New York State launched its Universal Pre-K (UPK) program in 1998, merging it with the state’s targeted pre-K program in 2007. In 2014, the Statewide Universal Full-Day Prekindergarten Program (SUFDPK) was created by statute (Chapter 53 of the Laws of 2014); the program allocated $340 million for grants to incentivize and fund full-day UPK programs across the state; $300 million of this funding went to launch New York City’s UPK program, and the remaining $40 million was disbursed across the state to expand full-day programs. Thanks to these expansion efforts, 52% of the state’s 4-year-olds were enrolled in public pre-K. The percentage dropped to 46% in 2021 but returned to 52% in 2022. As part of the 2022 enacted budget, the state allocated an additional $90 million for noncompetitive awards to districts that had not yet received state funding to support UPK, and $15 million for competitive grants to expand full-day seats for 4-year-olds. The competitive grants are awarded through an RFP process, overseen by the state’s Office of Early Learning. In 2023, the state appropriated an additional $25 million for statewide pre-K grants to create either new full-day slots, or to expand half-day slots to full-day slots for 4-year-olds; this round of funding will be awarded through an RFP process.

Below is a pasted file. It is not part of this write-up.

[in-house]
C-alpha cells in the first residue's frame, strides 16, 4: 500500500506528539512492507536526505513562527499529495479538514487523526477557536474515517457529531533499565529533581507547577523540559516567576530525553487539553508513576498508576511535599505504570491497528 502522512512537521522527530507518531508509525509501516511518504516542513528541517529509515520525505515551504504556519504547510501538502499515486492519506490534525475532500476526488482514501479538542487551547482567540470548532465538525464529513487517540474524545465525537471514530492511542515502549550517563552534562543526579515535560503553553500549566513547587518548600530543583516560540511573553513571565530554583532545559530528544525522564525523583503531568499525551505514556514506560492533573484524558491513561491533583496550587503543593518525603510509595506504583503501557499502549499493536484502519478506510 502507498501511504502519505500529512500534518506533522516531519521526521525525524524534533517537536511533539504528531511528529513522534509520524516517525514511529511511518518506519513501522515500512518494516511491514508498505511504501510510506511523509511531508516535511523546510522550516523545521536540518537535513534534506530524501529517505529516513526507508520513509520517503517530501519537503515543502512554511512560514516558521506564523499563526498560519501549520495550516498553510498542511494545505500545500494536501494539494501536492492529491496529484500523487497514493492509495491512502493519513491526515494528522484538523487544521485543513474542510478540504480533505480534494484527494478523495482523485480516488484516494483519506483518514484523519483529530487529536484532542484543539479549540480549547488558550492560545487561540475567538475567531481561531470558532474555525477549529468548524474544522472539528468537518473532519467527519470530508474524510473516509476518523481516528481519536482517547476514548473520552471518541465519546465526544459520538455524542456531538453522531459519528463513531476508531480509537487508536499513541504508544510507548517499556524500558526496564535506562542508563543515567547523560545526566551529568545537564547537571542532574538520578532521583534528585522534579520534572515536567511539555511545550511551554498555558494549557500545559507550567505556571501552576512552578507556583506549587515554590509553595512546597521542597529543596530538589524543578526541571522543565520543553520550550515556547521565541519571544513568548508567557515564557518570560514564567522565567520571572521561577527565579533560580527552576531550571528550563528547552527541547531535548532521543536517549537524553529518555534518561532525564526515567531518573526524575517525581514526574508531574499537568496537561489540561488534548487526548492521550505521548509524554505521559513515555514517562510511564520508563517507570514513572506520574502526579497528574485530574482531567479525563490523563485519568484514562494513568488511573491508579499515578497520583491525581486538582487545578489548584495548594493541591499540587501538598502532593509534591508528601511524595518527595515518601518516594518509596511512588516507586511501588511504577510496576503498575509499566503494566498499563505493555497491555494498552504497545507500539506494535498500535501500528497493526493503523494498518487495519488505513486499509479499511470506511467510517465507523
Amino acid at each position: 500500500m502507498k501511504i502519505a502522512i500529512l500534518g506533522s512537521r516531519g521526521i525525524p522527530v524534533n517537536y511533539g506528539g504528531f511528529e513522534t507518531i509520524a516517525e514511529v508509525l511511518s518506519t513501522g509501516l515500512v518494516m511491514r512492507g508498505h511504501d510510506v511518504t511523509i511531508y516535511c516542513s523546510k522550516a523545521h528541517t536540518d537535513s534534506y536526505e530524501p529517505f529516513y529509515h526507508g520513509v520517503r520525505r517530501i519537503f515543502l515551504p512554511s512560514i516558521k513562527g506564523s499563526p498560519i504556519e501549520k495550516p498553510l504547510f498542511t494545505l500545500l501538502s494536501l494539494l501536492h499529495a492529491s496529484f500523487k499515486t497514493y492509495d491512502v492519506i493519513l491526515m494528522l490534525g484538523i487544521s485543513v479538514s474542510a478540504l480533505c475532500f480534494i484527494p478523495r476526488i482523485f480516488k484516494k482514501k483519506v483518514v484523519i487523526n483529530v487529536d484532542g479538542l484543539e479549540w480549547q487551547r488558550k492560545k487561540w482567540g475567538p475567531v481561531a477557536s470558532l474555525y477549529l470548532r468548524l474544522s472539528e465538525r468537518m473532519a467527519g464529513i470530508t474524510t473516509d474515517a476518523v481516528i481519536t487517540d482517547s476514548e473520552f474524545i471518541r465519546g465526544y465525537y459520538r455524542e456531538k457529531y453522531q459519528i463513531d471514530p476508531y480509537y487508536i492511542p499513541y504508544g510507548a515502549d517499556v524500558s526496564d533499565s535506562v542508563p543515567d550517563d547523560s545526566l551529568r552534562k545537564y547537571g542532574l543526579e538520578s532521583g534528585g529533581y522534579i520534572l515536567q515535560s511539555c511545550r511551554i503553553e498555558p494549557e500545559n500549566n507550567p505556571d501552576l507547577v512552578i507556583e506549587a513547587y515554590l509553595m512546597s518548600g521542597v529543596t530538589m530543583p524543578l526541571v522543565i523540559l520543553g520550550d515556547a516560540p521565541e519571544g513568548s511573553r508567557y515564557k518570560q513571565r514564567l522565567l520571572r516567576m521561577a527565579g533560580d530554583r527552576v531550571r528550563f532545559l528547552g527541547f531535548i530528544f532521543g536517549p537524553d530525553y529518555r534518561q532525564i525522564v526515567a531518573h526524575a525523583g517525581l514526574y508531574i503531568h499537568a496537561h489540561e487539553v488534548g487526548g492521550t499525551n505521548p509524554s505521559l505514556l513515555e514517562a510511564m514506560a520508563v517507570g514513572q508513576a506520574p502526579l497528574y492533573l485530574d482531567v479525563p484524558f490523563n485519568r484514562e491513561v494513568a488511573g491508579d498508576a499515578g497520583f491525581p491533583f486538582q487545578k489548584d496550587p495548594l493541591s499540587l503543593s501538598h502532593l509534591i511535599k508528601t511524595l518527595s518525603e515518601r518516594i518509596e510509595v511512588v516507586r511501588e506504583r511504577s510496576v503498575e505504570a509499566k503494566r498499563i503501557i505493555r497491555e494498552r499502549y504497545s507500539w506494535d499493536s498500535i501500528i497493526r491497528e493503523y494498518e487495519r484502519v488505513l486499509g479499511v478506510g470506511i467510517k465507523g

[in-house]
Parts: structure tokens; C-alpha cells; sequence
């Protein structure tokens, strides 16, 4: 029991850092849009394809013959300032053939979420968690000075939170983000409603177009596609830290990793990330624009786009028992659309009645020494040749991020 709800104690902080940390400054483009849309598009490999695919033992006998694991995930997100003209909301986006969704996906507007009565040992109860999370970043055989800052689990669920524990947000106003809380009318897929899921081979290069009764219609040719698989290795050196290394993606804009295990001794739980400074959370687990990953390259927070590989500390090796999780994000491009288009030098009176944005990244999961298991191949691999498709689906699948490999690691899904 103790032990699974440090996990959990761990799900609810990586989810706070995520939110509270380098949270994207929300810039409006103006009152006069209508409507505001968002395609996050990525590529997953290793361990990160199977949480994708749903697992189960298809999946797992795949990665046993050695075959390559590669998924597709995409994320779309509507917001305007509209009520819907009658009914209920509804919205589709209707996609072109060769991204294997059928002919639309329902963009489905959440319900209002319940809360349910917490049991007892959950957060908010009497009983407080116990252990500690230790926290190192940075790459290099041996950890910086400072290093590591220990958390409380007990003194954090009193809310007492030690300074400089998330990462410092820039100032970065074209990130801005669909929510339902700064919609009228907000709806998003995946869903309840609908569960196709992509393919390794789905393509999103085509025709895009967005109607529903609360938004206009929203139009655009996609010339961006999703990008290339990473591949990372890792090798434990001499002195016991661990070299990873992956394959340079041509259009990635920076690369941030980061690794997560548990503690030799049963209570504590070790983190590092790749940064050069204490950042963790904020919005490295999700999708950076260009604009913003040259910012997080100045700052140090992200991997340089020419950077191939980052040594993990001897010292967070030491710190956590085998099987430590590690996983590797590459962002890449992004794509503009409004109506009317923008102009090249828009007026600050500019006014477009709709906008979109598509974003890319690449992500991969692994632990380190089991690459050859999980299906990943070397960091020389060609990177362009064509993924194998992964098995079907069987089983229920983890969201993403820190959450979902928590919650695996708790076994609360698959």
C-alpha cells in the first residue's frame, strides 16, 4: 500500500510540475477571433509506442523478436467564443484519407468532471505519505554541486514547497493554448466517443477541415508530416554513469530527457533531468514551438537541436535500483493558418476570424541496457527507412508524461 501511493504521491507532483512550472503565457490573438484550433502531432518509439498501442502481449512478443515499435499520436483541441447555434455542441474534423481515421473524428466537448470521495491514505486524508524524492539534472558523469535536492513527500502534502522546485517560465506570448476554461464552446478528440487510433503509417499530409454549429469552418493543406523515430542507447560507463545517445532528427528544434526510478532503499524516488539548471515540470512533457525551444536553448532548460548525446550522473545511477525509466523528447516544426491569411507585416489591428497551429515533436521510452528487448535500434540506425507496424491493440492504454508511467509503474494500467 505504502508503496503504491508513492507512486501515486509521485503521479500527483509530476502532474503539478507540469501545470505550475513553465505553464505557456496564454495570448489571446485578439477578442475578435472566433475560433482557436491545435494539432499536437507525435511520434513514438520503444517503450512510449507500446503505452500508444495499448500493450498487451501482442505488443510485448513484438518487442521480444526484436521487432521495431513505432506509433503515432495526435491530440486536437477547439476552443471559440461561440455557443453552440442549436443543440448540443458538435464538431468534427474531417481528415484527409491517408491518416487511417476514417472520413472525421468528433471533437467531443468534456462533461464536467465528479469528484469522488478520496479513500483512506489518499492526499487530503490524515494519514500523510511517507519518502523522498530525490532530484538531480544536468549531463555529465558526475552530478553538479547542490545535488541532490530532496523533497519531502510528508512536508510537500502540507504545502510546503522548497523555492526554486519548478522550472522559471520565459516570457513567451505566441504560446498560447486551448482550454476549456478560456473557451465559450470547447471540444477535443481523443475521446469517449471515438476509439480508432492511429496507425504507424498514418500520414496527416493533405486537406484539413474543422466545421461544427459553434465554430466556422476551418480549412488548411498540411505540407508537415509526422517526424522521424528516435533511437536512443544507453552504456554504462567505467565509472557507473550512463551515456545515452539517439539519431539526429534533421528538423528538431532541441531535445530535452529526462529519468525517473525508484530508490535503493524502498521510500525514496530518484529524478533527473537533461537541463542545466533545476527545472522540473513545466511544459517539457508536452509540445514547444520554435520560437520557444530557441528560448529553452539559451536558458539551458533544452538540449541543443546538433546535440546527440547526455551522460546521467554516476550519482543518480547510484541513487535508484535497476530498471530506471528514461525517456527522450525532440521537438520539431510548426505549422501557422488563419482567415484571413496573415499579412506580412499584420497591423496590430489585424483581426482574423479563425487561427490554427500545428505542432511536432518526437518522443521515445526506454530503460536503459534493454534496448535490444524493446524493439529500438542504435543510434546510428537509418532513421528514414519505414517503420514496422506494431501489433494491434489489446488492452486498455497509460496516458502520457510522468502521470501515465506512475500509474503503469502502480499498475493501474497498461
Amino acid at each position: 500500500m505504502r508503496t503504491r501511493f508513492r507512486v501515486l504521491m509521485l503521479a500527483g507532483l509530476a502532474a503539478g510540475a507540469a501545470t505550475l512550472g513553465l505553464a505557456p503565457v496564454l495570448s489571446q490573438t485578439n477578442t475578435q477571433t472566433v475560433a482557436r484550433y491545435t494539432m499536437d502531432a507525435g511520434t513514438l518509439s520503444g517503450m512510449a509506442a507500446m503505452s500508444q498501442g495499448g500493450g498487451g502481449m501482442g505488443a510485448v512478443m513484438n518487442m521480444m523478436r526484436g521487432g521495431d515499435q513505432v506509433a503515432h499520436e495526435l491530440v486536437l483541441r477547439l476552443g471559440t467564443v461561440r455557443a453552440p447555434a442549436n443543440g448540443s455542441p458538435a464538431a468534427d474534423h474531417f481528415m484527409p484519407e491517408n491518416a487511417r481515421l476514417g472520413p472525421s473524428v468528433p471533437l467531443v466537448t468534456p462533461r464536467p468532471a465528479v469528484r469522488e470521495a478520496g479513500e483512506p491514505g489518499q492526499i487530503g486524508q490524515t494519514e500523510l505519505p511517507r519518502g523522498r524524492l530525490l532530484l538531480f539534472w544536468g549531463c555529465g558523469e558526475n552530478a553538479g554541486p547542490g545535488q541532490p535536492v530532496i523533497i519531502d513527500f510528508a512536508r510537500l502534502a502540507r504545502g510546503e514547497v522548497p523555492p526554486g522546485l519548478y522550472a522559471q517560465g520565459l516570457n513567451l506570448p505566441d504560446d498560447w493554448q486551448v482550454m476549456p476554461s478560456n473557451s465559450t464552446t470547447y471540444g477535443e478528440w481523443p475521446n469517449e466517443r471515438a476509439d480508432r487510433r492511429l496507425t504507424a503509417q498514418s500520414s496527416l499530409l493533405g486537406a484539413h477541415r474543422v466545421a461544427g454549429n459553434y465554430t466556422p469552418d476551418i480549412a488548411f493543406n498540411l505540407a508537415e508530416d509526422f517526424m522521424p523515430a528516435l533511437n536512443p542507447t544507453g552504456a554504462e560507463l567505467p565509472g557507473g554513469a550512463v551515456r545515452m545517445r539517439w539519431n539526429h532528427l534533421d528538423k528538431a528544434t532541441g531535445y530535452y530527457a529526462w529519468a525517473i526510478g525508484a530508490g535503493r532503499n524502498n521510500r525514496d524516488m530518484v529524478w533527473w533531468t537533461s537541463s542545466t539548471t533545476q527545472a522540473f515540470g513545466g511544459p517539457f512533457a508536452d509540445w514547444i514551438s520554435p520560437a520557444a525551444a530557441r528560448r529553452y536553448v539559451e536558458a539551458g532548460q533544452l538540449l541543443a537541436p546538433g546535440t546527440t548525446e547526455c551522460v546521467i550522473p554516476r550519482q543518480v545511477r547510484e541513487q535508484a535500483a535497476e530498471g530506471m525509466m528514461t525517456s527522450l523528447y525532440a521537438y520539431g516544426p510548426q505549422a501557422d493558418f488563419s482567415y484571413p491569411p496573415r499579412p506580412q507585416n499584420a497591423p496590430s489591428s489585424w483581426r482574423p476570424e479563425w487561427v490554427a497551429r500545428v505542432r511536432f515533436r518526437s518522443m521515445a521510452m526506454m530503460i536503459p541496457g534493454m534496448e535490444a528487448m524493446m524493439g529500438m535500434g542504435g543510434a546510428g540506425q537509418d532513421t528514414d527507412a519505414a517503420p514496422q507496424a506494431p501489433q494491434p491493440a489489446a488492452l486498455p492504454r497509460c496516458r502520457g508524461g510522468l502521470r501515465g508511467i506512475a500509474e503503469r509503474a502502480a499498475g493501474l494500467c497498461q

New York State Department of Education. (n.d.). 2023-2024 Universal Prekindergarten Expansion Grant.
New York State Department of Education. (n.d.). Questions and Answers for GC 22-010a – Universal Prekindergarten Expansion Grant.
National Institute for Early Education Research. (2023). New York.
Connections to Key Early Learning Study at Harvard (ELS@H) Findings:
Learn More about ELS@H Findings
High-quality, affordable early education and care supports children’s healthy development and allows families to work, engage in their own educational pursuits, and/or participate in other aspects of community life. To support children and families in these instrumental ways, research suggests there is a need to expand the availability of early education opportunities across the mixed-delivery system.
Findings from the Early Learning Study at Harvard (ELS@H) show:
- Families rely on a range of formal (e.g., Head Start, center-based care, public pre-K) and more informal (e.g., home-based, relative care) early education settings; when choosing a setting for their child, families balance many logistical constraints and personal preferences.
- But for many families – and especially low- and middle-income families – early education choices remain tightly constrained due to issues of affordability and supply.